The Mission receives in, processes and gives away some 3 to 4 cubic metres of clothing each month plus around 4,000 knitted beanies a year. The clothing is sought after by seafarers, many of whom have little clothing with them whilst onboard their ship. The clothing ranges from T-shirts to business suits. Clothing can be new or in near-new condition and will be worn as dress clothingwhilst other clothing becomes work wear on deck or in the engine-room. Cold weather clothing is always in great demand and we have provided full ship crews with warm clothing for their next port in minus temperature conditions. The Mission makes up special clothing bags of women’s and children’s clothing for the Pacific Island seafarers who take the clothing back to their communities.
The seafarer centre has a modern feel with leather seats and couches, bright colours and space. Seafarers comment favourably on this and are thankful for the effort we have put in to ensure they arrive into a pleasant and welcoming environment solely for their use and benefit.
The day sleeping room is much appreciated by seafarers waiting to join their ship later in the day or evening. It provides an opportunity to get good rest before joining their ship and perhaps going directly on watch for cargo work or sailing. We even have seafarers visiting from their ship getting a few hours much needed sleep away from the disturbances, noise and vibration of the ship.
Our judges were impressed by your innovative collaborations with local universities. Tell us more about the work you do with the university students.
Our Mission is constantly striving to best meet the needs of the seafarer in a constantly changing global shipping environment. We have undertaken a number of surveys to assess how we meet those needs and where we need to change our focus to improve/expand our services and delivery.
We have been assisted by under-graduate and post-graduate psychology students from the Australian Catholic University Brisbane Campus in engaging with seafarers at the centre and undertaking survey activities on the Mission’s behalf as part of this ongoing Mission self-assessment process. This is not a continuous engagement with the university and has been undertaken on a collaborative basis to suit specific student study requirements.
We have also been assisted by media students from Queensland University of Technology to improve and expand our marketing and communication medium development. Again this collaboration is based around student study requirements.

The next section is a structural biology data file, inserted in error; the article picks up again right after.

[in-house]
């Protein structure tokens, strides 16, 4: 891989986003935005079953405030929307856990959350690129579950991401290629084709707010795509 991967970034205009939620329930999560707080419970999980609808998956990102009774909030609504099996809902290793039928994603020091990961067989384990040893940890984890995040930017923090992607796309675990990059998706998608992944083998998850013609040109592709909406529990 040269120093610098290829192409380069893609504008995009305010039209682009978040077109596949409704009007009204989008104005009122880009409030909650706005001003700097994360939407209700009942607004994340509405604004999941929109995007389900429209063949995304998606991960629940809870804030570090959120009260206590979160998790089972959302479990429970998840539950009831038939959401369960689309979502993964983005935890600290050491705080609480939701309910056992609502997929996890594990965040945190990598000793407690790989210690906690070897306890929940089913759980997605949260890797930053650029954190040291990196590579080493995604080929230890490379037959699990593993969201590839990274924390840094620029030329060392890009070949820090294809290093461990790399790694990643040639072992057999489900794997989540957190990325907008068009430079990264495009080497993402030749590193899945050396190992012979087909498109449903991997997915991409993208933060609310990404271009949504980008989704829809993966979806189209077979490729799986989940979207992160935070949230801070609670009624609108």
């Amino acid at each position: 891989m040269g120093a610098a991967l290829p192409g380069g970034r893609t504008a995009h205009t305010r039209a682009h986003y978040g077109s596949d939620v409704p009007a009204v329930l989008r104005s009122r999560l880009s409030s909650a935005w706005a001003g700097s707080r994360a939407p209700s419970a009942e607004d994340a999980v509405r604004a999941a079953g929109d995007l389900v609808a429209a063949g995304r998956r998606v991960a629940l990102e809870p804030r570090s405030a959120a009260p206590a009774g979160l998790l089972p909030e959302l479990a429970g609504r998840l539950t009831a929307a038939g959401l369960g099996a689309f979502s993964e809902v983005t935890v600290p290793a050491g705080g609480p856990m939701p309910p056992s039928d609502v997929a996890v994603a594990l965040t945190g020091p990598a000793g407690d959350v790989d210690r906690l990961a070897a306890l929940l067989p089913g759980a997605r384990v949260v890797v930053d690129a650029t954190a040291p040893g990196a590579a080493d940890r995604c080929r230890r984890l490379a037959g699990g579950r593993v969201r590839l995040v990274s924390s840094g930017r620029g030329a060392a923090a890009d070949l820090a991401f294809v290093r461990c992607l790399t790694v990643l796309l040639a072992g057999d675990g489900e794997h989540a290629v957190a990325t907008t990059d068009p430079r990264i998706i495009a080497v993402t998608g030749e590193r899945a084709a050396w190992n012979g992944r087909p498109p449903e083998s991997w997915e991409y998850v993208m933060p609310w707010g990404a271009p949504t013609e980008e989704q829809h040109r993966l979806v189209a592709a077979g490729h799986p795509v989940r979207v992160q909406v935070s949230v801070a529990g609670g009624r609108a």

Secondary students from Cannon Hill Anglican College have assisted over a number of years in planting out and extending the garden areas around the seafarer centre.
The annual Christmas Bags Appeal for the seafarers is supported by a number of Anglican colleges and a local kindergarten. The seafarers are sometimes overcome by the very personal Christmas card greetings from the children, and the well-stocked Christmas bags are most welcome on a Christmas Day at sea away from their families.
What effect has winning the Seafarer Centre of the Year award had on the centre?
The initial impact of winning the award was excitement and elation from not only the Mission committee and volunteers but from all our supporters across Brisbane, the Gold and Sunshine Coasts and rural areas. We had supporting parishes cheering in church when they were informed of the Mission gaining such a prestigious award, for example. It gave us all such a great sense of pride in what we have been working together on for so many years.
To be nominated by the seafarers we serve and to be judged by our peers gave great importance to the award in everyone’s mind and shows that the seafarers and the shipping industry value what we do and the difference it makes in seafarer’s lives.
We have had pleasing press coverage with radio interviews and articles in local newspapers and Diocese and parish media. The key outcome long term I think is the increased standing of the Mission to Seafarers Brisbane in the broader community, many of whom had not heard of the Mission and its welfare and pastoral work with seafarers or were unaware of the importance of shipping and seafarers to their lives until they became conscious of our winning the award.
We celebrated the winning of the Seafarers Centre of the Year award by holding a thanksgiving celebration at the centre to recognise the importance of the award and the support provided by our many stakeholders and followers. This was well attended with people coming from across suburban Brisbane, Queensland and from interstate.
Why is the role of seafarers’ centres so important in seafarers’ welfare?